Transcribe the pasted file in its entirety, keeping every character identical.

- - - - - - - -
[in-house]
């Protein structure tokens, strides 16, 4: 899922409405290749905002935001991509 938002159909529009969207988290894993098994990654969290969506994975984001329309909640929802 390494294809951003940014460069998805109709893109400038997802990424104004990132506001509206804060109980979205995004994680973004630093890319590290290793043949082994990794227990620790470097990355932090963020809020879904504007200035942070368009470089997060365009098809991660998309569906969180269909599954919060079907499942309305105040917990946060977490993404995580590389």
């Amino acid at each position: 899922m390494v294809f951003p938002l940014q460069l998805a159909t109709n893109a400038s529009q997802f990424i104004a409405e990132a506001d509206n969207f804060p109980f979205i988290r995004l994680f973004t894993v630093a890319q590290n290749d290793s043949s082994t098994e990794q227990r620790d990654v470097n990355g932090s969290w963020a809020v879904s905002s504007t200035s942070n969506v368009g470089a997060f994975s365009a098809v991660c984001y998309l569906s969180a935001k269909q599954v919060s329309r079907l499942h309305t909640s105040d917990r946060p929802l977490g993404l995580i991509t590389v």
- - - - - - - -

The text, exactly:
[in-house]
């Protein structure tokens, strides 16, 4: 899922409405290749905002935001991509 938002159909529009969207988290894993098994990654969290969506994975984001329309909640929802 390494294809951003940014460069998805109709893109400038997802990424104004990132506001509206804060109980979205995004994680973004630093890319590290290793043949082994990794227990620790470097990355932090963020809020879904504007200035942070368009470089997060365009098809991660998309569906969180269909599954919060079907499942309305105040917990946060977490993404995580590389």
């Amino acid at each position: 899922m390494v294809f951003p938002l940014q460069l998805a159909t109709n893109a400038s529009q997802f990424i104004a409405e990132a506001d509206n969207f804060p109980f979205i988290r995004l994680f973004t894993v630093a890319q590290n290749d290793s043949s082994t098994e990794q227990r620790d990654v470097n990355g932090s969290w963020a809020v879904s905002s504007t200035s942070n969506v368009g470089a997060f994975s365009a098809v991660c984001y998309l569906s969180a935001k269909q599954v919060s329309r079907l499942h309305t909640s105040d917990r946060p929802l977490g993404l995580i991509t590389v």